In the late 1960's and early 70's many people were aware of a growing need for conservation, and terms such as "environment" and "ecology" became household words. Broad public support for conservation was demonstrated on the first Earth Day on April 22, 1970, a massive outpouring of symbolic activities to celebrate Planet Earth. An estimated 20 million people participated in the event across the United States.
Many environmental groups and state agencies are planning festivals to commemorate the 20-year anniversary of this historic event on April 22, 1990. Beginning in the fall of 1989, the Colorado Urban Wildlife Partnership, a coalition of several organizations, started giving programs on bat conservation and soliciting volunteers to build 1,990 bat houses. Calling their event "Earth Night," they plan to erect the bat houses around the Denver area the evening of Earth Day 1990.
BCI member Steve Bissell, head of the Colorado Division of Wildlife Environmental Education Program, said the idea came about in a discussion about what the group could do to participate in the larger "Earth Day" celebrations. Steve commented, "Several people wanted to focus on an issue which was unusual, and I had been giving talks on bats. The two came together. We don't have any territorial feelings about the idea, and anyone who wants can use it!" The group also plans to train volunteers to give presentations about bat conservation using BCI's newest program, "Bats of America."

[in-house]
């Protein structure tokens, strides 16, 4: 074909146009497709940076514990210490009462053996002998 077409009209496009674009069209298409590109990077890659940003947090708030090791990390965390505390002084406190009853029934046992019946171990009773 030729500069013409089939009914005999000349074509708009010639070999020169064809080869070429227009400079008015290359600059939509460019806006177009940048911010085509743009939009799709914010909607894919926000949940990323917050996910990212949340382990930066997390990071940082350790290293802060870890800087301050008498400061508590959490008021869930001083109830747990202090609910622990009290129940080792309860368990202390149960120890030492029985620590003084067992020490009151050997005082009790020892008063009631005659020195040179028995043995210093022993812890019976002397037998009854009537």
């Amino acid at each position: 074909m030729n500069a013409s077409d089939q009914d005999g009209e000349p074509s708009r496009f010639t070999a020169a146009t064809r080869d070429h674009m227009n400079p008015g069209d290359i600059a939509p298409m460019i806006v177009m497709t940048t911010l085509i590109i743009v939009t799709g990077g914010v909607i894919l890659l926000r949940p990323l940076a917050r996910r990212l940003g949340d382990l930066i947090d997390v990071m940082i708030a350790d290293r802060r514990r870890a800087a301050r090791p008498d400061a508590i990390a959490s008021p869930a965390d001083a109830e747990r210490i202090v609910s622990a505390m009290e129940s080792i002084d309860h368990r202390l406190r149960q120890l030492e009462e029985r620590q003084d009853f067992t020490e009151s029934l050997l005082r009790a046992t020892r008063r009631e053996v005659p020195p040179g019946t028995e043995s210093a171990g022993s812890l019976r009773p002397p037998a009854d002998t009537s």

BCI would like to encourage members to take advantage of the opportunity to include information about bat conservation in their own community Earth Day festivities. Our audiovisual programs and posters can easily be incorporated into many kinds of activities. Use your imagination! Twenty years ago when the first Earth Day was celebrated, BCI didn't even exist, and awareness of the importance and conservation needs of bats was low, This is a tremendous opportunity to include bat conservation in another historic event.